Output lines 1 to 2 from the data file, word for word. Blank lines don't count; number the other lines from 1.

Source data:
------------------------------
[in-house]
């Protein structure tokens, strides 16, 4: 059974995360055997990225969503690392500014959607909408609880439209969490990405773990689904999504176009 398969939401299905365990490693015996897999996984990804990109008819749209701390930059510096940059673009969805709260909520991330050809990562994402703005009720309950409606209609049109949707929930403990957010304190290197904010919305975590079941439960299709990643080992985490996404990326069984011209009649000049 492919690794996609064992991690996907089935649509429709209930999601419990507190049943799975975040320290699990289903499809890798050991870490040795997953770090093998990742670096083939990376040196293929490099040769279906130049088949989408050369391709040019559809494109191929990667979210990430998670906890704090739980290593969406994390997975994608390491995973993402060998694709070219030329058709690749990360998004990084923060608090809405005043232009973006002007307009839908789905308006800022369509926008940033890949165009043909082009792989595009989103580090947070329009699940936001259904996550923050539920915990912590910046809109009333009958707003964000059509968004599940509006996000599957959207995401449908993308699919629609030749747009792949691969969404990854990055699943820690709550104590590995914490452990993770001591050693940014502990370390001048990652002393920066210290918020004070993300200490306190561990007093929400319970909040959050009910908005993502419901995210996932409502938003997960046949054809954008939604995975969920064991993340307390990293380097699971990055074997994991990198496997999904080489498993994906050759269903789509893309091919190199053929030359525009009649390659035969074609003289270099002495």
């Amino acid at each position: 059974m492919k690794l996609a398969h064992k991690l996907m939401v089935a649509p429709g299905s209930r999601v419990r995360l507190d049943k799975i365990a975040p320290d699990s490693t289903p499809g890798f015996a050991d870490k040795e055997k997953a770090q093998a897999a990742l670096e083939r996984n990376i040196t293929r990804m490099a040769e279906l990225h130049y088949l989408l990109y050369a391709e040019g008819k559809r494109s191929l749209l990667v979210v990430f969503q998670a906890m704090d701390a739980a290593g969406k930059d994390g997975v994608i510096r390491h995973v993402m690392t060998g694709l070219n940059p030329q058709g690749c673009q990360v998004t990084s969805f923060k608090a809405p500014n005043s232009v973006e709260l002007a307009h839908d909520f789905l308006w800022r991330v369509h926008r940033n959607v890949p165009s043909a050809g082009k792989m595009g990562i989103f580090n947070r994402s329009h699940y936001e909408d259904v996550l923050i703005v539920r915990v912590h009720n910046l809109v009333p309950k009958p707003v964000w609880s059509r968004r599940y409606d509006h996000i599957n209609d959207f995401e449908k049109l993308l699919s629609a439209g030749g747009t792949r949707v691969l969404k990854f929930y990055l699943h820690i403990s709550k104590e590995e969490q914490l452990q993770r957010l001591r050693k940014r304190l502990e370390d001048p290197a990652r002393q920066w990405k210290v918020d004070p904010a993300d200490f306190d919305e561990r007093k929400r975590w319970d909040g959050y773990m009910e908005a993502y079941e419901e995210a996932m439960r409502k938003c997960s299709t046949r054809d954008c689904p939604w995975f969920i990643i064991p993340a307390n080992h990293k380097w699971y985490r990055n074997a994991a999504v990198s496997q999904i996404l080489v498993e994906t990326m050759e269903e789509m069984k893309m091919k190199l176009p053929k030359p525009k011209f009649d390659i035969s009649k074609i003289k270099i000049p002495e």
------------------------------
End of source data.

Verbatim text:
[in-house]
């Protein structure tokens, strides 16, 4: 059974995360055997990225969503690392500014959607909408609880439209969490990405773990689904999504176009 398969939401299905365990490693015996897999996984990804990109008819749209701390930059510096940059673009969805709260909520991330050809990562994402703005009720309950409606209609049109949707929930403990957010304190290197904010919305975590079941439960299709990643080992985490996404990326069984011209009649000049 492919690794996609064992991690996907089935649509429709209930999601419990507190049943799975975040320290699990289903499809890798050991870490040795997953770090093998990742670096083939990376040196293929490099040769279906130049088949989408050369391709040019559809494109191929990667979210990430998670906890704090739980290593969406994390997975994608390491995973993402060998694709070219030329058709690749990360998004990084923060608090809405005043232009973006002007307009839908789905308006800022369509926008940033890949165009043909082009792989595009989103580090947070329009699940936001259904996550923050539920915990912590910046809109009333009958707003964000059509968004599940509006996000599957959207995401449908993308699919629609030749747009792949691969969404990854990055699943820690709550104590590995914490452990993770001591050693940014502990370390001048990652002393920066210290918020004070993300200490306190561990007093929400319970909040959050009910908005993502419901995210996932409502938003997960046949054809954008939604995975969920064991993340307390990293380097699971990055074997994991990198496997999904080489498993994906050759269903789509893309091919190199053929030359525009009649390659035969074609003289270099002495």